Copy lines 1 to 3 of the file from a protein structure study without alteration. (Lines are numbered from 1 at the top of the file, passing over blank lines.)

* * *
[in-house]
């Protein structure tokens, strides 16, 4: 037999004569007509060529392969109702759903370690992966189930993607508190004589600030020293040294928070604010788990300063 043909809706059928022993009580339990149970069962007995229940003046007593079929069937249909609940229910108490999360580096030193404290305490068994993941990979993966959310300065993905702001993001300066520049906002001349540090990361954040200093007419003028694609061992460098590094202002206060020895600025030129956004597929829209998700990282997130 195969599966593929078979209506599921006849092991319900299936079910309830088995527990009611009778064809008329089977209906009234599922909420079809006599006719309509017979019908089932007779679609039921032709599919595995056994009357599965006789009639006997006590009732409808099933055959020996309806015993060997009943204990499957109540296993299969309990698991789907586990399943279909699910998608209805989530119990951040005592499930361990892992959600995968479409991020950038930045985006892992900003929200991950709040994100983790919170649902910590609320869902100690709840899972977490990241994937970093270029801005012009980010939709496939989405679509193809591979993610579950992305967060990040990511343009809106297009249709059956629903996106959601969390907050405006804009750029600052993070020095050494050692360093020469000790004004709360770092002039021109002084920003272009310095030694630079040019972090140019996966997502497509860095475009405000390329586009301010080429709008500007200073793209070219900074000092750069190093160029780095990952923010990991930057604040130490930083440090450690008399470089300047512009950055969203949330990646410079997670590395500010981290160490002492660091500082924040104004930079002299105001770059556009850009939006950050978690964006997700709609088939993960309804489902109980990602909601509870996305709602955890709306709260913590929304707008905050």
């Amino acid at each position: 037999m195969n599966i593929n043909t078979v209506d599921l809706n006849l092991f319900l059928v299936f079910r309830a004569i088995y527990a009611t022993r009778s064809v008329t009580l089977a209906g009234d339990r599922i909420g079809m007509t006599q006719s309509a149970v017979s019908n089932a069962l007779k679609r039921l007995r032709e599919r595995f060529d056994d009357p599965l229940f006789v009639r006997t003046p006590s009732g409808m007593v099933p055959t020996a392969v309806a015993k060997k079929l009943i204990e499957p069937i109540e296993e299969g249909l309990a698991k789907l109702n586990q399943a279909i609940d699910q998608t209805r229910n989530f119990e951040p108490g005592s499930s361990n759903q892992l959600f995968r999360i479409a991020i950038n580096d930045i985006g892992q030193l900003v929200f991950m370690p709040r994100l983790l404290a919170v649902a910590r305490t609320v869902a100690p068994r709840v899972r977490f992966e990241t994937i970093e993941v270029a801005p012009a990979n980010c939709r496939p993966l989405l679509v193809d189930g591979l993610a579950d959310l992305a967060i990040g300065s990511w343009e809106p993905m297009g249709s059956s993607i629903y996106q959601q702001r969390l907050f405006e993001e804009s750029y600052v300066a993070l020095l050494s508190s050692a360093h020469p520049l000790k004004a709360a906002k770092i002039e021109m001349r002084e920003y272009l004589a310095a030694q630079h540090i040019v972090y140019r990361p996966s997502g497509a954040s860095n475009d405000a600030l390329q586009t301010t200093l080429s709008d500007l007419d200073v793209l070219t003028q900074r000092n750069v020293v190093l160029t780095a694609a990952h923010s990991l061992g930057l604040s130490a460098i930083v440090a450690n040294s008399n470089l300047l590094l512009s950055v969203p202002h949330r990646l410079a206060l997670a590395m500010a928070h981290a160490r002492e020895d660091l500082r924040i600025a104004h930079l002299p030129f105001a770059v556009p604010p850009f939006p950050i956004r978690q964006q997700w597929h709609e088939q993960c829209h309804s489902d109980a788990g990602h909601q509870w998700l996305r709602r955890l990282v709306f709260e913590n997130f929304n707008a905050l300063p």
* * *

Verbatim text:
[in-house]
């Protein structure tokens, strides 16, 4: 037999004569007509060529392969109702759903370690992966189930993607508190004589600030020293040294928070604010788990300063 043909809706059928022993009580339990149970069962007995229940003046007593079929069937249909609940229910108490999360580096030193404290305490068994993941990979993966959310300065993905702001993001300066520049906002001349540090990361954040200093007419003028694609061992460098590094202002206060020895600025030129956004597929829209998700990282997130 195969599966593929078979209506599921006849092991319900299936079910309830088995527990009611009778064809008329089977209906009234599922909420079809006599006719309509017979019908089932007779679609039921032709599919595995056994009357599965006789009639006997006590009732409808099933055959020996309806015993060997009943204990499957109540296993299969309990698991789907586990399943279909699910998608209805989530119990951040005592499930361990892992959600995968479409991020950038930045985006892992900003929200991950709040994100983790919170649902910590609320869902100690709840899972977490990241994937970093270029801005012009980010939709496939989405679509193809591979993610579950992305967060990040990511343009809106297009249709059956629903996106959601969390907050405006804009750029600052993070020095050494050692360093020469000790004004709360770092002039021109002084920003272009310095030694630079040019972090140019996966997502497509860095475009405000390329586009301010080429709008500007200073793209070219900074000092750069190093160029780095990952923010990991930057604040130490930083440090450690008399470089300047512009950055969203949330990646410079997670590395500010981290160490002492660091500082924040104004930079002299105001770059556009850009939006950050978690964006997700709609088939993960309804489902109980990602909601509870996305709602955890709306709260913590929304707008905050």
């Amino acid at each position: 037999m195969n599966i593929n043909t078979v209506d599921l809706n006849l092991f319900l059928v299936f079910r309830a004569i088995y527990a009611t022993r009778s064809v008329t009580l089977a209906g009234d339990r599922i909420g079809m007509t006599q006719s309509a149970v017979s019908n089932a069962l007779k679609r039921l007995r032709e599919r595995f060529d056994d009357p599965l229940f006789v009639r006997t003046p006590s009732g409808m007593v099933p055959t020996a392969v309806a015993k060997k079929l009943i204990e499957p069937i109540e296993e299969g249909l309990a698991k789907l109702n586990q399943a279909i609940d699910q998608t209805r229910n989530f119990e951040p108490g005592s499930s361990n759903q892992l959600f995968r999360i479409a991020i950038n580096d930045i985006g892992q030193l900003v929200f991950m370690p709040r994100l983790l404290a919170v649902a910590r305490t609320v869902a100690p068994r709840v899972r977490f992966e990241t994937i970093e993941v270029a801005p012009a990979n980010c939709r496939p993966l989405l679509v193809d189930g591979l993610a579950d959310l992305a967060i990040g300065s990511w343009e809106p993905m297009g249709s059956s993607i629903y996106q959601q702001r969390l907050f405006e993001e804009s750029y600052v300066a993070l020095l050494s508190s050692a360093h020469p520049l000790k004004a709360a906002k770092i002039e021109m001349r002084e920003y272009l004589a310095a030694q630079h540090i040019v972090y140019r990361p996966s997502g497509a954040s860095n475009d405000a600030l390329q586009t301010t200093l080429s709008d500007l007419d200073v793209l070219t003028q900074r000092n750069v020293v190093l160029t780095a694609a990952h923010s990991l061992g930057l604040s130490a460098i930083v440090a450690n040294s008399n470089l300047l590094l512009s950055v969203p202002h949330r990646l410079a206060l997670a590395m500010a928070h981290a160490r002492e020895d660091l500082r924040i600025a104004h930079l002299p030129f105001a770059v556009p604010p850009f939006p950050i956004r978690q964006q997700w597929h709609e088939q993960c829209h309804s489902d109980a788990g990602h909601q509870w998700l996305r709602r955890l990282v709306f709260e913590n997130f929304n707008a905050l300063p």